Rapid morphological evolution in placental mammals post-dates the origin of the crown group

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Rapid morphological evolution in placental mammals post-dates the origin of the crown group. / Halliday, Thomas J. D.; dos Reis, Mario; Tamuri, Asif; Ferguson-Gow, Henry; Yang, Ziheng; Goswami, Anjali.

In: Royal Society of London. Proceedings B. Biological Sciences, Vol. 286, No. 1898, 20182418, 06.03.2019.

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Halliday, Thomas J. D. ; dos Reis, Mario ; Tamuri, Asif ; Ferguson-Gow, Henry ; Yang, Ziheng ; Goswami, Anjali. / Rapid morphological evolution in placental mammals post-dates the origin of the crown group. In: Royal Society of London. Proceedings B. Biological Sciences. 2019 ; Vol. 286, No. 1898.

Bibtex

@article{b40cab15f1674363b47b16b04fd7ac4a,
title = "Rapid morphological evolution in placental mammals post-dates the origin of the crown group",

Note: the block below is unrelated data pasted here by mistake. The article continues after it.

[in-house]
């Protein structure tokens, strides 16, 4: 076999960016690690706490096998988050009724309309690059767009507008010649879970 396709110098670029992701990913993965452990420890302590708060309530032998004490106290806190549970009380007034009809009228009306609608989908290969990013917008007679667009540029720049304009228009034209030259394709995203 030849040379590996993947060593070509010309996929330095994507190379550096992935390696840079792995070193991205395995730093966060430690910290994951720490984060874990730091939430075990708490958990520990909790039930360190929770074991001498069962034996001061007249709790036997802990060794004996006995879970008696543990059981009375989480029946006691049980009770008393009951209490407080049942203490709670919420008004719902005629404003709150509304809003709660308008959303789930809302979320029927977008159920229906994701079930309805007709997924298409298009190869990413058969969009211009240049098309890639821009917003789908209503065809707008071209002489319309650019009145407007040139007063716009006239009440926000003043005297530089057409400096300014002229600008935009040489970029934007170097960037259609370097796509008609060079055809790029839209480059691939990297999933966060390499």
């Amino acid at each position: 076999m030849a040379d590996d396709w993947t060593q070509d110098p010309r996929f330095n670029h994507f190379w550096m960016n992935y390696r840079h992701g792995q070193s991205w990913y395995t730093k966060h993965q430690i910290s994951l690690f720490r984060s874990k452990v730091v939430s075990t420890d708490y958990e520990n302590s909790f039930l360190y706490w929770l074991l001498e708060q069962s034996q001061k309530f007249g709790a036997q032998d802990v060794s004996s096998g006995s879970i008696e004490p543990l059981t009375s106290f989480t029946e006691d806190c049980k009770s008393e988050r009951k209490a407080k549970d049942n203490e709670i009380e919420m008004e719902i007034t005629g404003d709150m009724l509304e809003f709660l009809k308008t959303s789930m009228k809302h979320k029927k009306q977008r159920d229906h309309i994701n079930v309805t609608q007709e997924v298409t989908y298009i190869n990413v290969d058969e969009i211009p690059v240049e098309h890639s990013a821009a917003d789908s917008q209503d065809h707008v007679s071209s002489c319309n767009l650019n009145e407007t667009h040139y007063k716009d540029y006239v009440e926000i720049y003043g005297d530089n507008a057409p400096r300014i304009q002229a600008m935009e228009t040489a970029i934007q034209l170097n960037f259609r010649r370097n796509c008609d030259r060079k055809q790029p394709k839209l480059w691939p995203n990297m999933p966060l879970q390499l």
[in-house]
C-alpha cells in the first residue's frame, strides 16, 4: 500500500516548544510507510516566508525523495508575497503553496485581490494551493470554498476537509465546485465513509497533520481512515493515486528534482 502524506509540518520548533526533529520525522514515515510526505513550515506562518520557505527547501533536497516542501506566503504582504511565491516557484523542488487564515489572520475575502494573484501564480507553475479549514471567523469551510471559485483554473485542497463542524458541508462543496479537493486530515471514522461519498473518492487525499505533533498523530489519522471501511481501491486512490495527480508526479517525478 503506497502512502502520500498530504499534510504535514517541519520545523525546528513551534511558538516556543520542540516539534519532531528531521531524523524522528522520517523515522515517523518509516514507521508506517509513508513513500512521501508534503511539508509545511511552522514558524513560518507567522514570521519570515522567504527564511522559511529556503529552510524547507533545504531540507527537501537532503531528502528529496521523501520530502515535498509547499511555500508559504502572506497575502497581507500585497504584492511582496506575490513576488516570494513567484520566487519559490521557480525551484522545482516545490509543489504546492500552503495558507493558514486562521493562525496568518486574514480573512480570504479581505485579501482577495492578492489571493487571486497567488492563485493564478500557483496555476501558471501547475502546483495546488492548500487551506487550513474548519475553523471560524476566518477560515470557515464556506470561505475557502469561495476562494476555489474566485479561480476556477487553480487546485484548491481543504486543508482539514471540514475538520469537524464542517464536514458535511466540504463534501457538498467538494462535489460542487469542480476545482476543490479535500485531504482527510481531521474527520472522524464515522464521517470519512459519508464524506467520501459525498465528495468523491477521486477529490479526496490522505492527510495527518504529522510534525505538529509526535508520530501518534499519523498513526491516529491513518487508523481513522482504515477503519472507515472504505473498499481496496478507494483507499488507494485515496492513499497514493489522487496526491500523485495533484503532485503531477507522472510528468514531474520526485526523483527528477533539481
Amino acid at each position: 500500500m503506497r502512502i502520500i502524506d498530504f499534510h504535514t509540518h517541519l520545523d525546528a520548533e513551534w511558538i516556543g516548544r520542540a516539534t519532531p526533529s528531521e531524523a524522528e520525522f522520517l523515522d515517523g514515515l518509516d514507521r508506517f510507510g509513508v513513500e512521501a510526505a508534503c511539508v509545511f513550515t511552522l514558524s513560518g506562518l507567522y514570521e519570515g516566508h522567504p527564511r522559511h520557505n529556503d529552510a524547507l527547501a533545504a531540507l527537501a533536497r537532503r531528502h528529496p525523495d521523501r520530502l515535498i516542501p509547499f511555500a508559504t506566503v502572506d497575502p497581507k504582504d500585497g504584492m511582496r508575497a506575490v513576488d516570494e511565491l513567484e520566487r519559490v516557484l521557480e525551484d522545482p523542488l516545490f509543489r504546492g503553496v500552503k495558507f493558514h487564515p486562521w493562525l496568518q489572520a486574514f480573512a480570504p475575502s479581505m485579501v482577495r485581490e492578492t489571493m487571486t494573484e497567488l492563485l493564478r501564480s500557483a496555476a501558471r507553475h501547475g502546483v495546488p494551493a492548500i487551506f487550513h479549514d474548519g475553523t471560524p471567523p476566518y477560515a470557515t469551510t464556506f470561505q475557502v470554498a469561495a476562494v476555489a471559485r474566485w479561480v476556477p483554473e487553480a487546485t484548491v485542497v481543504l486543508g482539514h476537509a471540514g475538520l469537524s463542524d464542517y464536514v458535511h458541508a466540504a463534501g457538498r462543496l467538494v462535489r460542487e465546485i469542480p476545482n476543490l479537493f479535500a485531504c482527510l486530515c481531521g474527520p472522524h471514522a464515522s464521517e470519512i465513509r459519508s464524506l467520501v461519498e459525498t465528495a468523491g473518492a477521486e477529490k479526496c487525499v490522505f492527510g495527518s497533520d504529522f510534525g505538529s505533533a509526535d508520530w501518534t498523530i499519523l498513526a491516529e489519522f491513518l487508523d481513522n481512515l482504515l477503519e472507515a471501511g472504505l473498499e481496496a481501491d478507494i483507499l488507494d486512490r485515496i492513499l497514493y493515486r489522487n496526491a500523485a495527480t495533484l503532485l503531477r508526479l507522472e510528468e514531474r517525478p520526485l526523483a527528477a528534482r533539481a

abstract = "Resolving the timing and pattern of early placental mammal evolution has been confounded by conflict among divergence date estimates from interpretation of the fossil record and from molecular-clock dating studies. Despite both fossil occurrences and molecular sequences favouring a Cretaceous origin for Placentalia, no unambiguous Cretaceous placental mammal has been discovered. Investigating the differing patterns of evolution in morphological and molecular data reveals a possible explanation for this conflict. Here, we quantified the relationship between morphological and molecular rates of evolution. We show that, independent of divergence dates, morphological rates of evolution were slow relative to molecular evolution during the initial divergence of Placentalia, but substantially increased during the origination of the extant orders. The rapid radiation of placentals into a highly morphologically disparate Cenozoic fauna is thus not associated with the origin of Placentalia, but post-dates superordinal origins. These findings predict that early members of major placental groups may not be easily distinguishable from one another or from stem eutherians on the basis of skeleto-dental morphology. This result supports a Late Cretaceous origin of crown placentals with an ordinal-level adaptive radiation in the early Paleocene, with the high relative rate permitting rapid anatomical change without requiring unreasonably fast molecular evolutionary rates. The lack of definitive Cretaceous placental mammals may be a result of morphological similarity among stem and early crown eutherians, providing an avenue for reconciling the fossil record with molecular divergence estimates for Placentalia.",